Another Gustav, namely Gustav Theodor Fechner (founder of experimental aesthetics) investigated many successful paintings to ascertain whether aspects of the Golden Section are subtly present in the painting in order to explain its appeal. Where this is the case the question arises whether the artist consciously applied the Section, or whether he did it instinctively by his feeling for form.
I gave this short reference to hidden structural elements, such as the Golden Section, to test an idea on you: I want to generalise on this possibility that there are subtly hidden elements that determine the success of a work of art.
I challenge you to make a quantum leap in your thinking!
Let us take Plato’s Theory of Forms seriously. In the European tradition this is referred to as the Theory of Ideas (“Ideëleer” in Afrikaans). Plato struggled with the dichotomy that this material world in which we live (and which we experience through the senses) is a world of becoming, of movement and change, whereas truth, and knowledge and beauty are absolute and permanent. To accommodate this eternal truth and beauty there must be an ideal domain, or dimension, where the ideal reality exists. What we perceive here in the material world are mere adumbrations of the ultimate reality. They teach you in philosophy classes, rather oversimplifying, that in the ideal domain one would find the ideal horse or tree; here we have only imitations of the ideal versions. But surely for Plato it must have been about more than horses and trees and other objects – the construct must also have applied, and more particularly so, to ideas, concepts, poetry and works of art!
I want to suggest that the valid artist, sensing the ideal, or as some would say, inspired by the Muse, in creating his or her work of art, strives to reach towards the ideal form.
If he or she strikes the ideal form the work resonates with all sensitive observers across the world and the centuries. Dante achieved this with his Inferno of 14 000 lines of verse, created in about 1300 AD, and still echoing, today even in Afrikaans, thanks to this book. And there are numerous others, such as Leonardo da Vinci, and Rodin, Beethoven, and Shakespeare, Goethe, to mention but a few who have created works of lasting impact.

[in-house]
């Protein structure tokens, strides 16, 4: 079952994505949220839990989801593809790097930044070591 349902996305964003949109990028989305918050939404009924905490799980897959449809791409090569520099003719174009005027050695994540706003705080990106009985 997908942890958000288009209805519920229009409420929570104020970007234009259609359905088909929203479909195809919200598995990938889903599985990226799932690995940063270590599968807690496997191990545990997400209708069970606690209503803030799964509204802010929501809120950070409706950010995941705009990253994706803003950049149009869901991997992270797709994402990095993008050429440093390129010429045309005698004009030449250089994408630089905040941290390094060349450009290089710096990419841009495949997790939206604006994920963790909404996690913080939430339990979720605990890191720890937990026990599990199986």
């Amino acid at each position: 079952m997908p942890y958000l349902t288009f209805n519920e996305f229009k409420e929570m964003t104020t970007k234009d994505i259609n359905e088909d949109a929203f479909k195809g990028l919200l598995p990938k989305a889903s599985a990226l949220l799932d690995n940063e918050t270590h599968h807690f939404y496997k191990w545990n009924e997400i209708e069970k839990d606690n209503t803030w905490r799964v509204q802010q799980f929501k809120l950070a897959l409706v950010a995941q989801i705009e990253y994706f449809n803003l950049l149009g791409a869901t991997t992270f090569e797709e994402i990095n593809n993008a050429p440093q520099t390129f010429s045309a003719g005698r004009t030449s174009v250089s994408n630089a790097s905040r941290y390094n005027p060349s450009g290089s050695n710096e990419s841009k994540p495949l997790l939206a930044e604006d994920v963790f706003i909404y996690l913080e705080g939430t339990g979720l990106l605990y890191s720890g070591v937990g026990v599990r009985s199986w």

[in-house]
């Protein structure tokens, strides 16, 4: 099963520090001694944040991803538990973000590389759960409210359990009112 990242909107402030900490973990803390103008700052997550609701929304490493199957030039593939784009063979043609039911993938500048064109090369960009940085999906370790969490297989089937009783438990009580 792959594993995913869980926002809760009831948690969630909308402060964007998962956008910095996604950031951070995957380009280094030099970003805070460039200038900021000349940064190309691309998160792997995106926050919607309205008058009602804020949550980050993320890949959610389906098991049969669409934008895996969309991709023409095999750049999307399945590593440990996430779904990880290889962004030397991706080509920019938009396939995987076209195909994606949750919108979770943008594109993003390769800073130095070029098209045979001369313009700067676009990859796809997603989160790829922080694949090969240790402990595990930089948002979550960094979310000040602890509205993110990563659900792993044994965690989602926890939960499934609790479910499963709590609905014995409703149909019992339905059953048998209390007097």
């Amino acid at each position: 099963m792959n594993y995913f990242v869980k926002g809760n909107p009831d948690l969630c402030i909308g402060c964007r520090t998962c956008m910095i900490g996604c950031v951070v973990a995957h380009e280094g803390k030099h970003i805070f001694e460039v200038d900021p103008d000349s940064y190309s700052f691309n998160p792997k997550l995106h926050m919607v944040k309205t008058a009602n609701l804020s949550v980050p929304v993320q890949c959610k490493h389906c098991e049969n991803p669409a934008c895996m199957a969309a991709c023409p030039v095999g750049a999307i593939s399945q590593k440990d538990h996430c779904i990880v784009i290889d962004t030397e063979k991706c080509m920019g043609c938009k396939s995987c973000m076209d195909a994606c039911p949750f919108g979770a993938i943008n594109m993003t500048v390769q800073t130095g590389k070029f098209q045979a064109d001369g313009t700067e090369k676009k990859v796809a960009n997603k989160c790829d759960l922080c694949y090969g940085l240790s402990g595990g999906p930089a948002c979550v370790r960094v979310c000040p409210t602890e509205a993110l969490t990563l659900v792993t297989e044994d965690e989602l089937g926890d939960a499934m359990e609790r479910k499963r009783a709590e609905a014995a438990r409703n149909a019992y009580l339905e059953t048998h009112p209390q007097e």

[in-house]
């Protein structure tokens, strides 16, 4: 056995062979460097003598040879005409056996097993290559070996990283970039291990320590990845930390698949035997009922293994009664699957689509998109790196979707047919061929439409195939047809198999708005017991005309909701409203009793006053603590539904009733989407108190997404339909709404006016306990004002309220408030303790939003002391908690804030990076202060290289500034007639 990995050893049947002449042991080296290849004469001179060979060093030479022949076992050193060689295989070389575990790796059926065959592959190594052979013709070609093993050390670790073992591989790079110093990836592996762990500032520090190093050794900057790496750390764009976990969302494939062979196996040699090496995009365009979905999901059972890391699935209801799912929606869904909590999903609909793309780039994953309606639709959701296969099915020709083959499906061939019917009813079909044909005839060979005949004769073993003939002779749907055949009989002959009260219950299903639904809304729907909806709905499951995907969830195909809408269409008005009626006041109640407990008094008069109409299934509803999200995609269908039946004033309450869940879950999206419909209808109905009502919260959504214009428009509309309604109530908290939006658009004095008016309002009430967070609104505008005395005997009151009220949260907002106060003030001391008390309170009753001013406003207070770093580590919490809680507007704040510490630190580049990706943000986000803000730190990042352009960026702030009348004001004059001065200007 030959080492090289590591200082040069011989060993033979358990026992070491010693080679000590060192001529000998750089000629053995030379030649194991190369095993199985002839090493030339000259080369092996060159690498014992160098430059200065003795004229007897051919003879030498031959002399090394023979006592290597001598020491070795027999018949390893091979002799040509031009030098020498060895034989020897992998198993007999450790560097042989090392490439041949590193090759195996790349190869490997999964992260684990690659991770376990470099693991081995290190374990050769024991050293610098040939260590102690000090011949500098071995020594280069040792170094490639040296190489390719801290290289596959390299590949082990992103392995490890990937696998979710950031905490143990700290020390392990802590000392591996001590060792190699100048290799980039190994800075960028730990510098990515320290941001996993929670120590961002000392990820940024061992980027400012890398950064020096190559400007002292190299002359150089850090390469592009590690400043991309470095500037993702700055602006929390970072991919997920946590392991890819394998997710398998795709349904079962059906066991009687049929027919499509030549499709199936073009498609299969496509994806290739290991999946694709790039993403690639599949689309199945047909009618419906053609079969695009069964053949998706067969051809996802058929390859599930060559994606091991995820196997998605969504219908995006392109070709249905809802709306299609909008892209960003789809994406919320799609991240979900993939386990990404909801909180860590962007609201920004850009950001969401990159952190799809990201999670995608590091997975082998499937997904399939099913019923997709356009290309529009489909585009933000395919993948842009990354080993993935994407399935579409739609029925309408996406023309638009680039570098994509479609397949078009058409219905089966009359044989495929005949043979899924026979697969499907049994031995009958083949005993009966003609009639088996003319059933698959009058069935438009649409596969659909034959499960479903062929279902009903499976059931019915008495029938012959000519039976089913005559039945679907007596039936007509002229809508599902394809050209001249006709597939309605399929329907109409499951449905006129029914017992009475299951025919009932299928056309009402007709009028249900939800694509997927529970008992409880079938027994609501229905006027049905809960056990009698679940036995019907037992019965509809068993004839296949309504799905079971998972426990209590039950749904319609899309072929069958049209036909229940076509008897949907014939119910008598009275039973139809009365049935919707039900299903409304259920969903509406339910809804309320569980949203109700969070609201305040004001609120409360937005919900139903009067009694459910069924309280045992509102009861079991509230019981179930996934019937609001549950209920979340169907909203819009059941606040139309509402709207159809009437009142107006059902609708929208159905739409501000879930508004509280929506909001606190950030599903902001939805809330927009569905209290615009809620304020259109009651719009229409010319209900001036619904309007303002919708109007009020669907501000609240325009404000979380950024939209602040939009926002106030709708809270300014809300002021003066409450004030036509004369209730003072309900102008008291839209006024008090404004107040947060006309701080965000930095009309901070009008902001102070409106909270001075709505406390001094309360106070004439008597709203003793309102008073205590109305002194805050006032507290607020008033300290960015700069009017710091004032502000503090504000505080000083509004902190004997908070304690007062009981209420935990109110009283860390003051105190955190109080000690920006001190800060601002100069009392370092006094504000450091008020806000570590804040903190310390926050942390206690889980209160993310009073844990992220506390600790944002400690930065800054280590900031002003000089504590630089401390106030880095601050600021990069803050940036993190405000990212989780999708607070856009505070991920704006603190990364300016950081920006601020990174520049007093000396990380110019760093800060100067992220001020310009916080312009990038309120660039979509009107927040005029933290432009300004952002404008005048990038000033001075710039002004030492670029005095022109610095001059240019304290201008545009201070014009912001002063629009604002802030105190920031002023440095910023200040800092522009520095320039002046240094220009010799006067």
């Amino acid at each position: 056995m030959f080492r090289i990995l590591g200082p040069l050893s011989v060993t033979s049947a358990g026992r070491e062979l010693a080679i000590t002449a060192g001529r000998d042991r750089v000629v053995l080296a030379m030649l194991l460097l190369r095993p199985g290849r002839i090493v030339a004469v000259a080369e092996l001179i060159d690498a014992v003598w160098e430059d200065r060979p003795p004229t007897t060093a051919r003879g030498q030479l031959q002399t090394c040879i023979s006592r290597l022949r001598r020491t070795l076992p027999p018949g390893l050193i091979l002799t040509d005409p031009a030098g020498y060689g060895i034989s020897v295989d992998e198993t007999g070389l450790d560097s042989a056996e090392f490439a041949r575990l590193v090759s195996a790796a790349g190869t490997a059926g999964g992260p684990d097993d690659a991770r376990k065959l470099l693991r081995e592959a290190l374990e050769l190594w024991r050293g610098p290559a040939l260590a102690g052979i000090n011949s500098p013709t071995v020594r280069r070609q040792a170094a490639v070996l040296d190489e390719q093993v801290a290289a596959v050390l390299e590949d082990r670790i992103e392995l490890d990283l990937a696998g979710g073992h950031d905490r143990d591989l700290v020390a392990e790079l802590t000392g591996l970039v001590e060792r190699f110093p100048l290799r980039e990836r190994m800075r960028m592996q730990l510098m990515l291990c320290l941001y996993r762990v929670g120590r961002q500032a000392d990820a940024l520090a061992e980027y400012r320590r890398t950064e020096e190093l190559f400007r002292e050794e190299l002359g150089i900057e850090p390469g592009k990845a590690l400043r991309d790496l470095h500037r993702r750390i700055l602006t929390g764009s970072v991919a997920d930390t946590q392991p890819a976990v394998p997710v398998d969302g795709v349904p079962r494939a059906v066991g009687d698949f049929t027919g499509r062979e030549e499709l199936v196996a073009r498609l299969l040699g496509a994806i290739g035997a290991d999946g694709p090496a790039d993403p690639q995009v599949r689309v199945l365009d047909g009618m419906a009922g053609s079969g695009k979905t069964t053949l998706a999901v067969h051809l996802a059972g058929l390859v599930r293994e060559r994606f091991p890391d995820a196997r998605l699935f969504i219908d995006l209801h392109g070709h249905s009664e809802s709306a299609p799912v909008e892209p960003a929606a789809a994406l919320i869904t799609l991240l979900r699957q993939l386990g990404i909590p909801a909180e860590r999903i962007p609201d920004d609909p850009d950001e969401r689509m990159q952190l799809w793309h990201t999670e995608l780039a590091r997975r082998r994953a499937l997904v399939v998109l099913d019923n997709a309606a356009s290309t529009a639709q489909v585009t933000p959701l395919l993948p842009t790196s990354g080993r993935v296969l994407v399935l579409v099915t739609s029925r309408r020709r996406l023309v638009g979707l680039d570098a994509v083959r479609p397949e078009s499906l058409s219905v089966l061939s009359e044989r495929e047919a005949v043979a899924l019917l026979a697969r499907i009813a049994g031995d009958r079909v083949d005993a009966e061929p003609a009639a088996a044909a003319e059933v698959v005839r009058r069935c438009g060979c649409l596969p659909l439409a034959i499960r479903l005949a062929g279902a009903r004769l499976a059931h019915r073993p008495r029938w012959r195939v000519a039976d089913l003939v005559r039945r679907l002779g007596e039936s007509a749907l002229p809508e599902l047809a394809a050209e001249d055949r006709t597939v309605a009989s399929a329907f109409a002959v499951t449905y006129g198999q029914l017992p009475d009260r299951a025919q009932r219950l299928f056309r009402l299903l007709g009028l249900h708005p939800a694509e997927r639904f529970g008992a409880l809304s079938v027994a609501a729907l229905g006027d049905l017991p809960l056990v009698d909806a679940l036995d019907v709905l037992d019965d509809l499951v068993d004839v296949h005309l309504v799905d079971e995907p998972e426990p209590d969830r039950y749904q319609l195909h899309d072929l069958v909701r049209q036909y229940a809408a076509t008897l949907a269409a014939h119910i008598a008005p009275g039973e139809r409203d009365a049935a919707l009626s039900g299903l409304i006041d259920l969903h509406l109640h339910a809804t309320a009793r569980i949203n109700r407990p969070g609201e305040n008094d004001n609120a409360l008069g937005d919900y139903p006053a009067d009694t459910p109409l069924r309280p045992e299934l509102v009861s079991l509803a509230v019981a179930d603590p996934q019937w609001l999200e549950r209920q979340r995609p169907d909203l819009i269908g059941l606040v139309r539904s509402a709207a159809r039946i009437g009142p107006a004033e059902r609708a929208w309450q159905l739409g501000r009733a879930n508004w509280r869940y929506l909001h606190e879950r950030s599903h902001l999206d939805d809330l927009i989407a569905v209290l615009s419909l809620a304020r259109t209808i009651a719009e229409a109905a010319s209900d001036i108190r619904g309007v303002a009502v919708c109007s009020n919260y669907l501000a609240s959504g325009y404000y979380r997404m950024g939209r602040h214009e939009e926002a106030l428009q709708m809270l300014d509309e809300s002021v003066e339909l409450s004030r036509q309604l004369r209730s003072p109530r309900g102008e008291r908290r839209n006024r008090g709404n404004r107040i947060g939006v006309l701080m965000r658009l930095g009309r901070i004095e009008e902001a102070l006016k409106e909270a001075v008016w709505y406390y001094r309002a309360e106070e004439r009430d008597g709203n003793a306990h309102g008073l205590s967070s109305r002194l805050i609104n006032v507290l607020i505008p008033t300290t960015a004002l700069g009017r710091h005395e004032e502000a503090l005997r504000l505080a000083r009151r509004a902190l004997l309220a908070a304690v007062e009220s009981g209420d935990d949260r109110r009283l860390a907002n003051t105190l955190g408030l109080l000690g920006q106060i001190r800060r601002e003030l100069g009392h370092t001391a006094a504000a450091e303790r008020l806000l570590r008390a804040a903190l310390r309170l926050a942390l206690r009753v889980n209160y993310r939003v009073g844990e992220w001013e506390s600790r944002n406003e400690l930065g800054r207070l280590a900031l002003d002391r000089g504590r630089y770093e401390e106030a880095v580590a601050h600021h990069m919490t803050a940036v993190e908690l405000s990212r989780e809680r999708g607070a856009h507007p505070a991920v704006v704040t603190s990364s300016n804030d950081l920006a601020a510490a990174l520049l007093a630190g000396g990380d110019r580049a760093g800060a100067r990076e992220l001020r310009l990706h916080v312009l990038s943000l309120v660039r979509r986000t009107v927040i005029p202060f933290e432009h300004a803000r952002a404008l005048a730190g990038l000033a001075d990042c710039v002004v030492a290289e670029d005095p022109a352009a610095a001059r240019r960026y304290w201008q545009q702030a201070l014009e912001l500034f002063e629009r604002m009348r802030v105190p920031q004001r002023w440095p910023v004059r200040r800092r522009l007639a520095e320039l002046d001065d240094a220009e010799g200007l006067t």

I return to Jung and his archetypes: he induced patients to reach back in time to the distant past and uncover striking patterns which he called archetypes, such as mandalas. He postulated a collective subconscious, thinking that it somehow resides in the deeper recesses of the brain. Jung worked before DNA was discovered. The only scientific way in which information from past generations of humanity could reach a present-day individual is by means of the genetic code. We know that DNA carries a tremendous amount of complex information: our whole biological programming, including our mental capacity, abilities and traits of character. But surely it cannot bring the totality of the cultural heritage of all a person’s predecessors to a present-day individual! I venture to suggest that these archetypes are out there, in Plato’s world, in the other dimension. I wonder whether Jung tried to induce patients to reach for ideal forms in the present.
The exhibition space behind me is known as the Black Box.
Mimi, the extent to which you achieve resonance with the ideal forms and archetypes with only these 37 works on exhibition make the Black Box explode with emotion!
How did you develop this ability? Besides being born with the nom de plume and the artist’s brush?
Mimi studied art at the Universities of Stellenbosch, Brussels and Paris, where she spent two years during the sixties at the École des Beaux Arts for traditional etching methods. In 1997 she again spent three months in Paris at the Cité des Arts, working in two etching studios. Since 1983 she has had her own studio and art school: the Tait Modern in the street of that name in Colbyn. She has had numerous successful solo exhibitions.
Pieter van Heerden, I want to use this opportunity to congratulate you on the dynamic way in which you animate this gallery and the Art Association. I also commend you for the sensible and sensitive way in which you curated this exhibition, given the limited space available.
Thank you to Nandi for being the efficient portal for us in communicating with the Association.
Mimi, I trust I have opened your exhibition. I invite you all to enter Mimi’s visual space; but please remember the secret of the fox: you must perceive with the heart; the essential, such as Plato’s ideal forms, is invisible to the eyes!